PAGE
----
Cognitive, emotion control, and motor performance of adolescents in the NCANDA study: Contributions from alcohol consumption, age, sex, ethnicity, and family history of addiction.
To investigate development of cognitive and motor functions in healthy adolescents and to explore whether hazardous drinking affects the normal developmental course of those functions.Participants were 831 adolescents recruited across 5 United States sites of the National Consortium on Alcohol and NeuroDevelopment in Adolescence 692 met criteria for no/low alcohol exposure, and 139 exceeded drinking thresholds. Cross-sectional, baseline data were collected with computerized and traditional neuropsychological tests assessing 8 functional domains expressed as composite scores. General additive modeling evaluated factors potentially modulating performance (age, sex, ethnicity, socioeconomic status, and pubertal developmental stage).Older no/low-drinking participants achieved better scores than younger ones on 5 accuracy composites (general ability, abstraction, attention, emotion, and balance). Speeded responses for attention, motor speed, and general ability were sensitive to age and pubertal development. The exceeds-threshold group (accounting for age, sex, and other demographic factors) performed significantly below the no/low-drinking group on balance accuracy and on general ability, attention, episodic memory, emotion, and motor speed scores and showed evidence for faster speed at the expense of accuracy. Delay Discounting performance was consistent with poor impulse control in the younger no/low drinkers and in exceeds-threshold drinkers regardless of age.Higher achievement with older age and pubertal stage in general ability, abstraction, attention, emotion, and balance suggests continued functional development through adolescence, possibly supported by concurrently maturing frontal, limbic, and cerebellar brain systems. Determination of whether low scores by the exceeds-threshold group resulted from drinking or from other preexisting factors requires longitudinal study. (PsycINFO Database Record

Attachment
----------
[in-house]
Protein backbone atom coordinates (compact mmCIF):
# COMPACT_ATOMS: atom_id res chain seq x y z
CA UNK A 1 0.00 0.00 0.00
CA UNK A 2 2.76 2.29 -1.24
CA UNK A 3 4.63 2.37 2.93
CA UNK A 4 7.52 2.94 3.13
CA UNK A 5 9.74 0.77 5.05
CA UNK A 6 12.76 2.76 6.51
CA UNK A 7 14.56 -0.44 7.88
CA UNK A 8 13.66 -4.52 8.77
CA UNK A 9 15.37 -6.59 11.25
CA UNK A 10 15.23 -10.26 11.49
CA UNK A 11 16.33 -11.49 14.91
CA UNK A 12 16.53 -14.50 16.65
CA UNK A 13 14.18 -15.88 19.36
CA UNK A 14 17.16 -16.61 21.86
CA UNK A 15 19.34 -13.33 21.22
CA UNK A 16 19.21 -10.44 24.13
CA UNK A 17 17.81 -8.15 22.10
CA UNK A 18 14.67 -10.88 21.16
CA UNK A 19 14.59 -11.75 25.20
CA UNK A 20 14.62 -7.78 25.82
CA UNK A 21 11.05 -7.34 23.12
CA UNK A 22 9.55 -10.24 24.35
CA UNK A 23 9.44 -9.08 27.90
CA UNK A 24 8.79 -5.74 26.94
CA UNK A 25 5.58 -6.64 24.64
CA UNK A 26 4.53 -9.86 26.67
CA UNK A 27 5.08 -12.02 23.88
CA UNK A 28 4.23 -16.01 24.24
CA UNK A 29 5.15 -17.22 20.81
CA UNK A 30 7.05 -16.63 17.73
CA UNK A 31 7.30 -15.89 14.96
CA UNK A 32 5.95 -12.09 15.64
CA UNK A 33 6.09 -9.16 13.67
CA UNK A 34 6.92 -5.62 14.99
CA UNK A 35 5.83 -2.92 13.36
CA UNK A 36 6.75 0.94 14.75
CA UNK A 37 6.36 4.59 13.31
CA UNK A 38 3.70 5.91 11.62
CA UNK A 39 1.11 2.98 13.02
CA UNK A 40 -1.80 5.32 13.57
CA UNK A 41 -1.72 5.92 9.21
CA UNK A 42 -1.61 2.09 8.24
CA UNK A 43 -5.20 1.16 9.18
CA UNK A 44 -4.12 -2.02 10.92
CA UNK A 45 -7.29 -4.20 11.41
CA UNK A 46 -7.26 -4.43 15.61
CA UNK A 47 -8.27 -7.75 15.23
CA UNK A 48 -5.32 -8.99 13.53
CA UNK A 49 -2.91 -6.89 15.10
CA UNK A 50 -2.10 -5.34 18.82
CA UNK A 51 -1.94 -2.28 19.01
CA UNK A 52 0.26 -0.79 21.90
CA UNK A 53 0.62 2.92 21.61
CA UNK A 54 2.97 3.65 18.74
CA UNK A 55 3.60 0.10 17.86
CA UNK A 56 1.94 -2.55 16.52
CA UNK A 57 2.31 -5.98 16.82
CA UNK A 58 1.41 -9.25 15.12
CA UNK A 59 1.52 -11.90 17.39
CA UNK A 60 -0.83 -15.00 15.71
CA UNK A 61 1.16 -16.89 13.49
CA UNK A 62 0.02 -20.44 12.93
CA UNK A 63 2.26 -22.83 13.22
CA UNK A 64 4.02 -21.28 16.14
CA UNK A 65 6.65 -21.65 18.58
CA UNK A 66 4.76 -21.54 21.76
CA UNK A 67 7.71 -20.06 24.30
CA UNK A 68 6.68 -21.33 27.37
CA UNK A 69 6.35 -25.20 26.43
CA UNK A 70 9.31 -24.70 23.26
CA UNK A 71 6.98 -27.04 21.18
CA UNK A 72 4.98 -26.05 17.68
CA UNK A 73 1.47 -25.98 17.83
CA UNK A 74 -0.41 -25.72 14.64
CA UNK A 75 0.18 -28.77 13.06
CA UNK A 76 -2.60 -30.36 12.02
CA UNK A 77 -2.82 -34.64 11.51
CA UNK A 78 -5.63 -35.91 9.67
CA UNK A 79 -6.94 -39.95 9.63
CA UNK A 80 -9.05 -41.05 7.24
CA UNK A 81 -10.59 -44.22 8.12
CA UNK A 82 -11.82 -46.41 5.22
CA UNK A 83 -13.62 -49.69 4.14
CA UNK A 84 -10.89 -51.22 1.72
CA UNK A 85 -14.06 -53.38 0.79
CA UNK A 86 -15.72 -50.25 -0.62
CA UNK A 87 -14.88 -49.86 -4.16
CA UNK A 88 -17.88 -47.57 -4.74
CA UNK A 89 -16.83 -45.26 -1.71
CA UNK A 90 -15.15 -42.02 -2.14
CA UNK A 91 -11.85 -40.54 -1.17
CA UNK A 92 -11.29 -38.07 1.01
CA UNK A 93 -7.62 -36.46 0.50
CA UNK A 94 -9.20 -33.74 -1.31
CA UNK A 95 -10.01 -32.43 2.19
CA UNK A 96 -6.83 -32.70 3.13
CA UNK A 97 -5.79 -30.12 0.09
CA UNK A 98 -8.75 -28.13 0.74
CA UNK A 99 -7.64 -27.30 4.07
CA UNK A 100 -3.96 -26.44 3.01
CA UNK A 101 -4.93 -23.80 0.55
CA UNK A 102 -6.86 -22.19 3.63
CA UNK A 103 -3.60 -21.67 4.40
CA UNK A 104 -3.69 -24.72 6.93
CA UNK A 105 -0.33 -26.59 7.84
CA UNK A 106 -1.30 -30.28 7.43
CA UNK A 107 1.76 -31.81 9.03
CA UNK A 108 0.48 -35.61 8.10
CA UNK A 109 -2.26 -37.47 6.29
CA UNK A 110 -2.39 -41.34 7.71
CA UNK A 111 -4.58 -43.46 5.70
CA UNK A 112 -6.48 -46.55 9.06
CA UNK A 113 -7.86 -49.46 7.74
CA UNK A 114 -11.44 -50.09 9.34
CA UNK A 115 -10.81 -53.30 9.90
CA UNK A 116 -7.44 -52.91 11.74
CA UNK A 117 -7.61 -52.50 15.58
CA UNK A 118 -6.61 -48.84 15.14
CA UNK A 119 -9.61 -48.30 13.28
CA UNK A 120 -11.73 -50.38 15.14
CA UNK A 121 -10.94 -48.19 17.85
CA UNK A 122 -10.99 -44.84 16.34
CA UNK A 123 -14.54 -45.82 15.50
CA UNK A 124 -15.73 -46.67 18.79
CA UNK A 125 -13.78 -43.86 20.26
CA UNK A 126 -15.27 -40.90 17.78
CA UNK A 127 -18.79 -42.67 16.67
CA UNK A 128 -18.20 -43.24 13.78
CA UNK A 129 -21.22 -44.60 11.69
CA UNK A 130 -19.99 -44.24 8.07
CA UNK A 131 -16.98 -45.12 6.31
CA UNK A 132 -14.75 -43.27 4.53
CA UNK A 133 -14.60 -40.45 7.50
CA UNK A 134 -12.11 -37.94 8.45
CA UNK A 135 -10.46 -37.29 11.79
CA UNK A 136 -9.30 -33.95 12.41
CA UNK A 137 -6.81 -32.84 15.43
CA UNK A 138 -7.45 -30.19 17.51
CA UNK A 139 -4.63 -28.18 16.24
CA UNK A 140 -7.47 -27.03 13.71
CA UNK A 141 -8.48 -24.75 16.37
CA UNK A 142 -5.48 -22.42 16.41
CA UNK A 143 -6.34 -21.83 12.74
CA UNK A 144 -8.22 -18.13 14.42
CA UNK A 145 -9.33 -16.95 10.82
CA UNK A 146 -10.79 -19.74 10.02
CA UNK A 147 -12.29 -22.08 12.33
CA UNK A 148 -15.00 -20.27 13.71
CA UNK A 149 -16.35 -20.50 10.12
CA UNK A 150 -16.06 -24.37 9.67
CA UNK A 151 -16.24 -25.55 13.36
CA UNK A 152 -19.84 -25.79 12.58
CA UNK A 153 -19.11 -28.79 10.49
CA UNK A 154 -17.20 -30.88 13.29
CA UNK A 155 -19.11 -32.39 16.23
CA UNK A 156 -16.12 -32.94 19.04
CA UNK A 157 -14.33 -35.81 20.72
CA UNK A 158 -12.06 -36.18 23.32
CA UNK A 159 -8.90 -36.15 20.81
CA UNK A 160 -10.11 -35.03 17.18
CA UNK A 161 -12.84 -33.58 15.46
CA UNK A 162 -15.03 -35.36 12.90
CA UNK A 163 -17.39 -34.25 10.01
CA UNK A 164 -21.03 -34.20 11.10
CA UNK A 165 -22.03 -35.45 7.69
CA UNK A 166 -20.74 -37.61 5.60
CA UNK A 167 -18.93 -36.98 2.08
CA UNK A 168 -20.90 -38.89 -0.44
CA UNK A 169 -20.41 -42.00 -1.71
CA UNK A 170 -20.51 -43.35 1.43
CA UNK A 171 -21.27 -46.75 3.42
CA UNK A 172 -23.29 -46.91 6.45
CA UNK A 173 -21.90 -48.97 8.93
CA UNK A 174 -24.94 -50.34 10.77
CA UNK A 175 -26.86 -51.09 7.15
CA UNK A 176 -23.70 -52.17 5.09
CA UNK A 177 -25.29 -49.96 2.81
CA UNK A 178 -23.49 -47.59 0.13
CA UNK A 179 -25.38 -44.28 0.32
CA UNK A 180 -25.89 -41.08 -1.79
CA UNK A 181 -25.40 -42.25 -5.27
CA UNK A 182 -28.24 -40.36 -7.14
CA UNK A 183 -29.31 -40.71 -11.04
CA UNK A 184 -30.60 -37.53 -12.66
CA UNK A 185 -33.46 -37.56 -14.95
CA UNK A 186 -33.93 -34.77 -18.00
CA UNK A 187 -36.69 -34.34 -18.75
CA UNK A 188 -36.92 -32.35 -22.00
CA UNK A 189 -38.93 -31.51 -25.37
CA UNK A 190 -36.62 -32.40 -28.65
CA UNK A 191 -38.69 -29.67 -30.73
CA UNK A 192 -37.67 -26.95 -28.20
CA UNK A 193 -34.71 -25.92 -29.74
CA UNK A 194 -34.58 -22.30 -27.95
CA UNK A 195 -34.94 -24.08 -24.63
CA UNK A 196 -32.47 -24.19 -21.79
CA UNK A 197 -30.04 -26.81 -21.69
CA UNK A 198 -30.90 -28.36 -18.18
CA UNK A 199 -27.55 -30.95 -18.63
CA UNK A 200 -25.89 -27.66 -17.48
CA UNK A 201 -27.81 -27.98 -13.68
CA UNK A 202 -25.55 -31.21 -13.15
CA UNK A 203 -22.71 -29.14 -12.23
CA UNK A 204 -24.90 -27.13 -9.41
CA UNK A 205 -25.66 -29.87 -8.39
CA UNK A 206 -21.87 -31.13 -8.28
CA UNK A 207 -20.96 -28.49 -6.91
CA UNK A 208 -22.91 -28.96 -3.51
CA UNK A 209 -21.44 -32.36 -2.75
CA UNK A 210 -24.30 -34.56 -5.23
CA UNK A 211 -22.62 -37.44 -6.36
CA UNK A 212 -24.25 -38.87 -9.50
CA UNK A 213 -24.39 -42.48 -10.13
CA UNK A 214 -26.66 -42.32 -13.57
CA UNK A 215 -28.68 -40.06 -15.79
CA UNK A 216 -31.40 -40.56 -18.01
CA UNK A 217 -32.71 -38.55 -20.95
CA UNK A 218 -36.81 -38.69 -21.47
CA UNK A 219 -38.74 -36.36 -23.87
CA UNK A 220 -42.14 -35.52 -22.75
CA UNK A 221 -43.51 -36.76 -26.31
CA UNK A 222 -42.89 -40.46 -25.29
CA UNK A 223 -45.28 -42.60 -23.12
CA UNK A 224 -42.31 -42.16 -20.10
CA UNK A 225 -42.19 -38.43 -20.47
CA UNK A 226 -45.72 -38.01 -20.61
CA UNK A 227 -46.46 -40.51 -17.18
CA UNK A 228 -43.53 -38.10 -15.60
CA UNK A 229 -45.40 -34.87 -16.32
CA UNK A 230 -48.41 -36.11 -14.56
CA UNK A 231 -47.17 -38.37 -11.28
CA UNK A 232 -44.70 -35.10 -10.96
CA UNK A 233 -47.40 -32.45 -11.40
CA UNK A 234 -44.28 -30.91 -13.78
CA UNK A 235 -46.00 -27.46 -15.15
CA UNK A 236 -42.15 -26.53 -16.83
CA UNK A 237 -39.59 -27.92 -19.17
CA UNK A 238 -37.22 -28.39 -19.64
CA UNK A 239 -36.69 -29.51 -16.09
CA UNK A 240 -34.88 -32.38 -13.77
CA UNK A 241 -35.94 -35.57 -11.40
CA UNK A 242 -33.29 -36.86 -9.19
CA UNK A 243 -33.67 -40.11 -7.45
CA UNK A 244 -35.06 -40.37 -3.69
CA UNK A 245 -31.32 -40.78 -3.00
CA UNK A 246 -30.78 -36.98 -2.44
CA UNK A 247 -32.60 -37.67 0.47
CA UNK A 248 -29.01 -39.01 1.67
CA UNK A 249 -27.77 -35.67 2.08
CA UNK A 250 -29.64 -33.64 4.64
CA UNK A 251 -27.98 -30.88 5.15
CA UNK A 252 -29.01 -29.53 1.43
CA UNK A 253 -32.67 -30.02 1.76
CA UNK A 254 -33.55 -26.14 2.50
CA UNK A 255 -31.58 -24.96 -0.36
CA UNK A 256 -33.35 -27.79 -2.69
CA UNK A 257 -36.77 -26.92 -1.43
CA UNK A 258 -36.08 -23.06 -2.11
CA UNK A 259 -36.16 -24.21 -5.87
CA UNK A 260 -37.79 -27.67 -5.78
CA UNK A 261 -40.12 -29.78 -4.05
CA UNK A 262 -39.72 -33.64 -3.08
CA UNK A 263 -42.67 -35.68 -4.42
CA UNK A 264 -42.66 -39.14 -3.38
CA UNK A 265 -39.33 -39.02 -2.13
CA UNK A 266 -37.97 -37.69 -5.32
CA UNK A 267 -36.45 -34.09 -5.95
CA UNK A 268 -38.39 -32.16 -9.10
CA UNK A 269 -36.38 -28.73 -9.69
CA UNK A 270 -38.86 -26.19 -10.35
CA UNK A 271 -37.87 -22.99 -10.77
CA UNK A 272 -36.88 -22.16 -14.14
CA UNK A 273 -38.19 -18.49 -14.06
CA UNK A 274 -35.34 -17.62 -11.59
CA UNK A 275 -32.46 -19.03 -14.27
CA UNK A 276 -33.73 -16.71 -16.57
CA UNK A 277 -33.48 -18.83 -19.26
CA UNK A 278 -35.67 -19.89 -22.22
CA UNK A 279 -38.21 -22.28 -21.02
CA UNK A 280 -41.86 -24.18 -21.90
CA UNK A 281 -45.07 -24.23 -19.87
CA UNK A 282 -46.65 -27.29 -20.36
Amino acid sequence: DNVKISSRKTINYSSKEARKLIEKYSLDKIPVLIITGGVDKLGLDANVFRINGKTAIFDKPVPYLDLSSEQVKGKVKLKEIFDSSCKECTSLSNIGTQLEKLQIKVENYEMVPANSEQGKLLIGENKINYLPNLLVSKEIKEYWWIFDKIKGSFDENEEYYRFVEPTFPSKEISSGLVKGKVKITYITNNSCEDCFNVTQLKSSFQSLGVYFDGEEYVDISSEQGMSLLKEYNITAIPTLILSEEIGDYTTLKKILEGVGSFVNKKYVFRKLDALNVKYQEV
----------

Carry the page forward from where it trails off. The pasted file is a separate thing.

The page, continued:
Sullivan, EV; Brumback, T; Tapert, SF; Fama, R; Prouty, D; Brown, SA; Cummins, K; Thompson, WK; Colrain, IM; Baker, FC; De Bellis, MD; Hooper, SR; Clark, DB; Chung, T; Nagel, BJ; Nichols, BN; Rohlfing, T; Chu, W; Pohl, KM; Pfefferbaum, A
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